XXVII Workshop on Geometric Methods in Physics | 29.06-05.07.2008 | |||||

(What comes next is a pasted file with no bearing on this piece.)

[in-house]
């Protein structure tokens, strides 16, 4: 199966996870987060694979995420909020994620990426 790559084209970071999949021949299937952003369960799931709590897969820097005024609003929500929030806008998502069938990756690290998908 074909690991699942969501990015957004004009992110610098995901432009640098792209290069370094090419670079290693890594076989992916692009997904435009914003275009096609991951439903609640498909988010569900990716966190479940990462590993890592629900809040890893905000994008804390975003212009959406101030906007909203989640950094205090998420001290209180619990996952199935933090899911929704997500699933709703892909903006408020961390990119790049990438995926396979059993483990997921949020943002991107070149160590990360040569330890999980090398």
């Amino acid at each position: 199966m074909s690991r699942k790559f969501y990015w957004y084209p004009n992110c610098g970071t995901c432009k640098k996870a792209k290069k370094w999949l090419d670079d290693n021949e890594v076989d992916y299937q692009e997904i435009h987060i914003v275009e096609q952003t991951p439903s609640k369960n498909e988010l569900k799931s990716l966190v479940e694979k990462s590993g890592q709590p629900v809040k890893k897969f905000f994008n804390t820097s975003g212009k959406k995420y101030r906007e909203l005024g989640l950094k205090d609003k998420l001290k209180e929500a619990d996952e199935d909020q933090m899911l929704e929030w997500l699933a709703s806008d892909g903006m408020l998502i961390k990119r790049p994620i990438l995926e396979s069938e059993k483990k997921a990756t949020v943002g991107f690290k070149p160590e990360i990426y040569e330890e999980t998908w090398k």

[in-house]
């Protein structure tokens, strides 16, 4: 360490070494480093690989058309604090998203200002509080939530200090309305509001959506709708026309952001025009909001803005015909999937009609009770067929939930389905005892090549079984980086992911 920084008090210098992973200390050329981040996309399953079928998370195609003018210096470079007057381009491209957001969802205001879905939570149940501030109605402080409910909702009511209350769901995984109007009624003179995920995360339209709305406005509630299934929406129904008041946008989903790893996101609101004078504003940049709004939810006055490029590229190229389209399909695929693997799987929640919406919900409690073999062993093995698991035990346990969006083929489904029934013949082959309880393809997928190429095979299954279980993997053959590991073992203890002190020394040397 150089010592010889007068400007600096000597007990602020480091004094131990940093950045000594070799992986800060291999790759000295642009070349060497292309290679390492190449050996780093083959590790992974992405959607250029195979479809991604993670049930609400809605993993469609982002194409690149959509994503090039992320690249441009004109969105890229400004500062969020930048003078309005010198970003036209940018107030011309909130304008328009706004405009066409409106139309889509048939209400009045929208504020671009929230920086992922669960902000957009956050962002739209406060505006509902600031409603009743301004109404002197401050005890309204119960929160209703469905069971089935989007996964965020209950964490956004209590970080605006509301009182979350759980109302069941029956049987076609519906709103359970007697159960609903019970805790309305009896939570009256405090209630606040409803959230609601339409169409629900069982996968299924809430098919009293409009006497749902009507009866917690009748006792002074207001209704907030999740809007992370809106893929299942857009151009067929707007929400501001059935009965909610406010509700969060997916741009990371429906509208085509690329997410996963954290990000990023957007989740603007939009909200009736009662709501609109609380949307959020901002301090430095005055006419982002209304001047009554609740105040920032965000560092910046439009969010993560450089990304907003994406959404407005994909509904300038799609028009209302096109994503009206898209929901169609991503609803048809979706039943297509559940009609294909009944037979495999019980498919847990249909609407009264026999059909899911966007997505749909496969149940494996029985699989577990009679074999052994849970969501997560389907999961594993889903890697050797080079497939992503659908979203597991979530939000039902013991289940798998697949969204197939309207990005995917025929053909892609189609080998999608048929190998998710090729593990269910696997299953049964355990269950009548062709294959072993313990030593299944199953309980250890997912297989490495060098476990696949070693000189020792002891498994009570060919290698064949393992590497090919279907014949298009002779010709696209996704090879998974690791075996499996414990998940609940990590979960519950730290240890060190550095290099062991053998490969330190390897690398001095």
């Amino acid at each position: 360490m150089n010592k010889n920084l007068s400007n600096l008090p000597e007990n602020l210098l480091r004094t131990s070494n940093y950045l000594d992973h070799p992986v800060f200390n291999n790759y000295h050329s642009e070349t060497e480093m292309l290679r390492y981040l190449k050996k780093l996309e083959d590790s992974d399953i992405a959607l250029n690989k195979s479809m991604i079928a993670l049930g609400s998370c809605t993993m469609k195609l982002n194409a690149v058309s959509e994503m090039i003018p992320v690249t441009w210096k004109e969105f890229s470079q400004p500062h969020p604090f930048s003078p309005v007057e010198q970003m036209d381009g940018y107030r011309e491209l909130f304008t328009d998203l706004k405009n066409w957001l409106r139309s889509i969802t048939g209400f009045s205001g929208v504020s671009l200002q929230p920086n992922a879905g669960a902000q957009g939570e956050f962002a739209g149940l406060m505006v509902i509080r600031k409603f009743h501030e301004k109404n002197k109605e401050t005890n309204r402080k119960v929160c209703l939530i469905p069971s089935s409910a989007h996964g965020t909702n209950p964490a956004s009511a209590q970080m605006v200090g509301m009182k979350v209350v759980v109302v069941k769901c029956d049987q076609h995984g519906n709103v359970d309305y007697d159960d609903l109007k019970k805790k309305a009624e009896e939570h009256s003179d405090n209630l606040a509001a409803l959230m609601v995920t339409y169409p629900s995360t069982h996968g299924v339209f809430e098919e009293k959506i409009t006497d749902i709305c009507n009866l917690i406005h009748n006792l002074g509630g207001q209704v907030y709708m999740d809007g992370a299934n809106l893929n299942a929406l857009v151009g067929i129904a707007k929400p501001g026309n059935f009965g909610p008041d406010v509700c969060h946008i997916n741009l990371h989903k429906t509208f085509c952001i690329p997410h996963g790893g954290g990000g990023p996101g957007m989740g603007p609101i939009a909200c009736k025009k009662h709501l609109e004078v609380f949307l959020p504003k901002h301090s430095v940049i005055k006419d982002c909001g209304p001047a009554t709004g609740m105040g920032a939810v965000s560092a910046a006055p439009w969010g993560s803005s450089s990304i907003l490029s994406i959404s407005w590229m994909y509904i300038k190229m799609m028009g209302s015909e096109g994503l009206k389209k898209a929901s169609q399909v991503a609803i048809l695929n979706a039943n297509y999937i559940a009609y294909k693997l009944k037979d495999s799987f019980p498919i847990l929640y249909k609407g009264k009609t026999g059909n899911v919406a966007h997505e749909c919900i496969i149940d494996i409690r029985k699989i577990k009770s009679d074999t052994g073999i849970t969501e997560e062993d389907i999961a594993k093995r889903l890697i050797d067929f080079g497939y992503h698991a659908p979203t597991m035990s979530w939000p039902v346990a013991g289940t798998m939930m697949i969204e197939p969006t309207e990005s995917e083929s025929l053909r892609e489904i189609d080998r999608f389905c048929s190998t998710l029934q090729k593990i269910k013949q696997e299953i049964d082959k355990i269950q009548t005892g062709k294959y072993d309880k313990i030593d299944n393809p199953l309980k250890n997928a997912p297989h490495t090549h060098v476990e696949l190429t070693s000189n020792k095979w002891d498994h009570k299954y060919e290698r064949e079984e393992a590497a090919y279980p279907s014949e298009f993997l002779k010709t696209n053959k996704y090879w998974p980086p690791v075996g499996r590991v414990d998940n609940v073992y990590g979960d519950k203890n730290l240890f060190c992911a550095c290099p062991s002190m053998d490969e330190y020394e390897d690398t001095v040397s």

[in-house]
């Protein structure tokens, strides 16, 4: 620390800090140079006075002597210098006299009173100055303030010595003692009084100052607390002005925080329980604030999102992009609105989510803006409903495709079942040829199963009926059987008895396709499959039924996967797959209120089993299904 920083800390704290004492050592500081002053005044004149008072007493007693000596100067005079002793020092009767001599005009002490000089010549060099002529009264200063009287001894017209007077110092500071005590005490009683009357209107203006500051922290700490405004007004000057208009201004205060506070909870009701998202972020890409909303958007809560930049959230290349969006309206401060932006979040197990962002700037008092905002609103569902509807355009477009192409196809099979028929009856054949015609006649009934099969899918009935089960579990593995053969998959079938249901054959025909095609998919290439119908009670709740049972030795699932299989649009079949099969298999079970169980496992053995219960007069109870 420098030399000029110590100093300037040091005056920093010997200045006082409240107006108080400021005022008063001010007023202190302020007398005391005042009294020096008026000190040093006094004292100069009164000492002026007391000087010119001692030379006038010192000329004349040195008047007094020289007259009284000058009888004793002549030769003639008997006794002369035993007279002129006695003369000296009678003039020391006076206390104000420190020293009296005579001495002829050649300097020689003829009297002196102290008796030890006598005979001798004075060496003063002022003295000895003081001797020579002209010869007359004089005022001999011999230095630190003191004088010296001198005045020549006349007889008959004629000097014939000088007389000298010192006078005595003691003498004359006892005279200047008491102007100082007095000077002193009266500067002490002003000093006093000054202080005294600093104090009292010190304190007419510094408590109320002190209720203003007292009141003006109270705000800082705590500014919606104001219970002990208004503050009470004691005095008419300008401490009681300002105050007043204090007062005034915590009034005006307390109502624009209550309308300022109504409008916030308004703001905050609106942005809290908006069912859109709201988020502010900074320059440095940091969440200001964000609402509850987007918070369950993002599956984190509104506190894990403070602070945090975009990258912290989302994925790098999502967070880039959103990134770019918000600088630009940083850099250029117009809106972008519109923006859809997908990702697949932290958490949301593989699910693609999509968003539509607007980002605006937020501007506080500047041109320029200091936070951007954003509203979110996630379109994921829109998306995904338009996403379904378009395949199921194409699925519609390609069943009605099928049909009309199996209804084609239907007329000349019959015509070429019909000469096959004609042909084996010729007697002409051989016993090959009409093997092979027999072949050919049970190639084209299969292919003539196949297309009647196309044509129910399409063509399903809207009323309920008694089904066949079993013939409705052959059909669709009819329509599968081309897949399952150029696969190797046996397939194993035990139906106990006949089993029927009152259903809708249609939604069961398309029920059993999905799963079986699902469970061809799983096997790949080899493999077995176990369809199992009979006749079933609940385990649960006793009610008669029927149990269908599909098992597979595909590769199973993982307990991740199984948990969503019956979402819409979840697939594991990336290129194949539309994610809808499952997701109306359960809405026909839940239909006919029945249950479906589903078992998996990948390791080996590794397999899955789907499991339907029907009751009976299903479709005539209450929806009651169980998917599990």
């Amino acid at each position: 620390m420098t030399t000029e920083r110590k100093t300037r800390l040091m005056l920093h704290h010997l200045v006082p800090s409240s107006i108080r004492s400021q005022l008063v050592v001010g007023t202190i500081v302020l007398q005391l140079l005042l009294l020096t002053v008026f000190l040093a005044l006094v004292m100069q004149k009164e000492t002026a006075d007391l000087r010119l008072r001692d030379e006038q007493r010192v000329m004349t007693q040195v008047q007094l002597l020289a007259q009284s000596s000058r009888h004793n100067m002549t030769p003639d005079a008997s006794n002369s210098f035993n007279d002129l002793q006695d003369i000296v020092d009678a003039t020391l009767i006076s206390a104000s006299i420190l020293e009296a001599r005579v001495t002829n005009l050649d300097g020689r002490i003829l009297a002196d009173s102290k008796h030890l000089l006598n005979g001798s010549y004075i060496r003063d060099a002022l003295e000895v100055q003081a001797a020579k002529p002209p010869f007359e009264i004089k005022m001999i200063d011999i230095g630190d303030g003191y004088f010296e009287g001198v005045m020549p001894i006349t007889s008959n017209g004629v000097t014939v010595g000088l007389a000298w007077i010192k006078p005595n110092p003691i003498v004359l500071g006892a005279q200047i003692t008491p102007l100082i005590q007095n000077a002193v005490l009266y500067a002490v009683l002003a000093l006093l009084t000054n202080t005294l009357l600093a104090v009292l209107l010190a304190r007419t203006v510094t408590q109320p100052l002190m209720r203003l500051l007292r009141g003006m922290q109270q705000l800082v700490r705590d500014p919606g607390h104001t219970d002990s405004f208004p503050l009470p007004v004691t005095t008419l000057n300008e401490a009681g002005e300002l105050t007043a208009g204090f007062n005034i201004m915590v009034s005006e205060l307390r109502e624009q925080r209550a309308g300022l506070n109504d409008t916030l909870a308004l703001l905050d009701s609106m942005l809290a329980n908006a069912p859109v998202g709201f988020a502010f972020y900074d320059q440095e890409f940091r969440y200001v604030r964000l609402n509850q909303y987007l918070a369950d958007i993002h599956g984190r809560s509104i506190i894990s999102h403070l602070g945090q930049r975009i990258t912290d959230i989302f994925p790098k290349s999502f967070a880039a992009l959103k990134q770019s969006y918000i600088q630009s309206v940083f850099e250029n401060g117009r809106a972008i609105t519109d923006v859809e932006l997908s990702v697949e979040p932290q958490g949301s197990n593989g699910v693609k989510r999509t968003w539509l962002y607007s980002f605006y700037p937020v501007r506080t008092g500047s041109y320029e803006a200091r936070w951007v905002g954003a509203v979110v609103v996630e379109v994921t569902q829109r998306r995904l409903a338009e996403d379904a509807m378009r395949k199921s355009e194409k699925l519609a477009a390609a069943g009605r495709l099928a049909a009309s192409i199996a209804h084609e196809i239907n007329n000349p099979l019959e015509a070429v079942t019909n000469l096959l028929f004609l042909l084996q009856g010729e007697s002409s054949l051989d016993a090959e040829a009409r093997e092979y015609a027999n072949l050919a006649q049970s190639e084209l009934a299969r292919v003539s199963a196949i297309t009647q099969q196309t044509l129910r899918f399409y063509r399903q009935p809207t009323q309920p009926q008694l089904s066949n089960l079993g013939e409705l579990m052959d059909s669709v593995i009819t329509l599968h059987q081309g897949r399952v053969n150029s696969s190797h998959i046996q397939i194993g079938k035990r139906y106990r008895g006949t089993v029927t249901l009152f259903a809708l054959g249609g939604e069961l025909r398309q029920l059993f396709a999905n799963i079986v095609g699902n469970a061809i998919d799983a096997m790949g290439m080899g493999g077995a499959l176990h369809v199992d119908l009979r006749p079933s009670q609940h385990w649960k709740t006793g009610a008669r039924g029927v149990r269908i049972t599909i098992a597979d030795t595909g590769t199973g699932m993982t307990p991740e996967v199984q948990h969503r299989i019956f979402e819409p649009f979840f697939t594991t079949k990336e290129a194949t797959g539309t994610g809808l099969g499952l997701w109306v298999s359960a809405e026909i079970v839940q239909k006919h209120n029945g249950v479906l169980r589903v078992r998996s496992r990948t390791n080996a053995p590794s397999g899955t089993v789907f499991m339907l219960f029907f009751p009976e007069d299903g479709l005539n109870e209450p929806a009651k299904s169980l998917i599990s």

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## Jan Jerzy Slawianowski## Dirac-Hamilton Representation of the Schroedingerer Equation and Geometric NonlinearitiesLet us forget temporarilly the physical content of the Schroedinger equation and consider it just as some differential equation of mathematical physics. To simplify everything as far as possible, we begin with what physicists often call a finite-level quantum system, i.e., one in a finite-dimensional unitary space.From the formal point of view it is a Hamiltonian system. However, if one deals with the usual Schroedinger equation,it is a degenerate Lagrangian-Hamiltonian system in the Dirac sense. The structure of primary and secondary constraints is discussed in some details. Later on we admit in Lagrangian the term quadratic in generalized velocities. There are no Dirac constraints then and in this sense some kind of "regularization" is achieved. There is no continuous transition between both models. And there are still some open problems concerning the statistical interpretation if again interpreting the resulting equation as a quantum-mechanical one.One deals with similar problems in field theory, when one uses the Klein-Gordon-Dirac equation involwing both first-order and second-order time derivatives. In some past we discussed such a kind of equation within the context of conformal invariance in gauge gravitation theory. Many years ago there were also some models by Barut motivated by a similar philosophy and combining the first-order and second-order derivatives. The next step concerns the possible nonlinearity models. We show that there exists some interesting class of nonlinearities which is not introduced by hand, but has a deep geometrical motivation. These nonlinearities appear in a consequence of making the scalar product a dynamical variable, not an absolute quantity (compare this formally with the transition from special to general relativity). Some effective nonlinearity of the total system of equations appears and one can hope that this kind of nonlinearity may help us with discussing decoherence, reduction, and measurement problems. The dynamical scalar product represents in some "averaged" sense the surrounding of the object and may be interpreted as a kind of description of open systems.In this way, starting from a rather formal analysis, we return step by step to quantumm mechanics and its "paradoxes". |